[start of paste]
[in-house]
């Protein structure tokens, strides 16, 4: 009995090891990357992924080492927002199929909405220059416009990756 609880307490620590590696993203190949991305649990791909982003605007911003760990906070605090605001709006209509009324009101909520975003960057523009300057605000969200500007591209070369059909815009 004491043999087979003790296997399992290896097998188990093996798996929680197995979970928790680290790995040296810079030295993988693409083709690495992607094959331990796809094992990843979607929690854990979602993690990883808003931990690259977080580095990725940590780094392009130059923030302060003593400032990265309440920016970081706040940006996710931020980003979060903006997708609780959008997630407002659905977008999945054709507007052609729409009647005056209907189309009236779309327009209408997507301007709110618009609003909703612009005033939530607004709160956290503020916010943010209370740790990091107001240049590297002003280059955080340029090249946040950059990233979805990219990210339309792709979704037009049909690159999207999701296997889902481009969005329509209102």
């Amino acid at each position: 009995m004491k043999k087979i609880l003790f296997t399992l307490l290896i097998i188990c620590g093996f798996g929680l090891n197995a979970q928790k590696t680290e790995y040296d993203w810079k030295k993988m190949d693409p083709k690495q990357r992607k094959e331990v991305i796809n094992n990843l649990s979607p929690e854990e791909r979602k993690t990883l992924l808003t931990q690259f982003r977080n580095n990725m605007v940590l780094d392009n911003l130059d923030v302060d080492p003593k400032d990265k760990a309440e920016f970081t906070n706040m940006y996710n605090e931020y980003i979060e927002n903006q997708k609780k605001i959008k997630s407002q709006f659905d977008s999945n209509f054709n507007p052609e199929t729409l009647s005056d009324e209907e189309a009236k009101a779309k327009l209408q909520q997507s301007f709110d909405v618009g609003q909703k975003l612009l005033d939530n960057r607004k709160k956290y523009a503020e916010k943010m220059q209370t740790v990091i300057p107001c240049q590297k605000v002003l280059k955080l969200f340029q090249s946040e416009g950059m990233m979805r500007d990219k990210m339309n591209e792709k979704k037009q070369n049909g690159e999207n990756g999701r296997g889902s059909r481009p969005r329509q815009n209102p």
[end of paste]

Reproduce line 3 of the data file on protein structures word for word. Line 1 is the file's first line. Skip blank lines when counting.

């Amino acid at each position: 009995m004491k043999k087979i609880l003790f296997t399992l307490l290896i097998i188990c620590g093996f798996g929680l090891n197995a979970q928790k590696t680290e790995y040296d993203w810079k030295k993988m190949d693409p083709k690495q990357r992607k094959e331990v991305i796809n094992n990843l649990s979607p929690e854990e791909r979602k993690t990883l992924l808003t931990q690259f982003r977080n580095n990725m605007v940590l780094d392009n911003l130059d923030v302060d080492p003593k400032d990265k760990a309440e920016f970081t906070n706040m940006y996710n605090e931020y980003i979060e927002n903006q997708k609780k605001i959008k997630s407002q709006f659905d977008s999945n209509f054709n507007p052609e199929t729409l009647s005056d009324e209907e189309a009236k009101a779309k327009l209408q909520q997507s301007f709110d909405v618009g609003q909703k975003l612009l005033d939530n960057r607004k709160k956290y523009a503020e916010k943010m220059q209370t740790v990091i300057p107001c240049q590297k605000v002003l280059k955080l969200f340029q090249s946040e416009g950059m990233m979805r500007d990219k990210m339309n591209e792709k979704k037009q070369n049909g690159e999207n990756g999701r296997g889902s059909r481009p969005r329509q815009n209102p």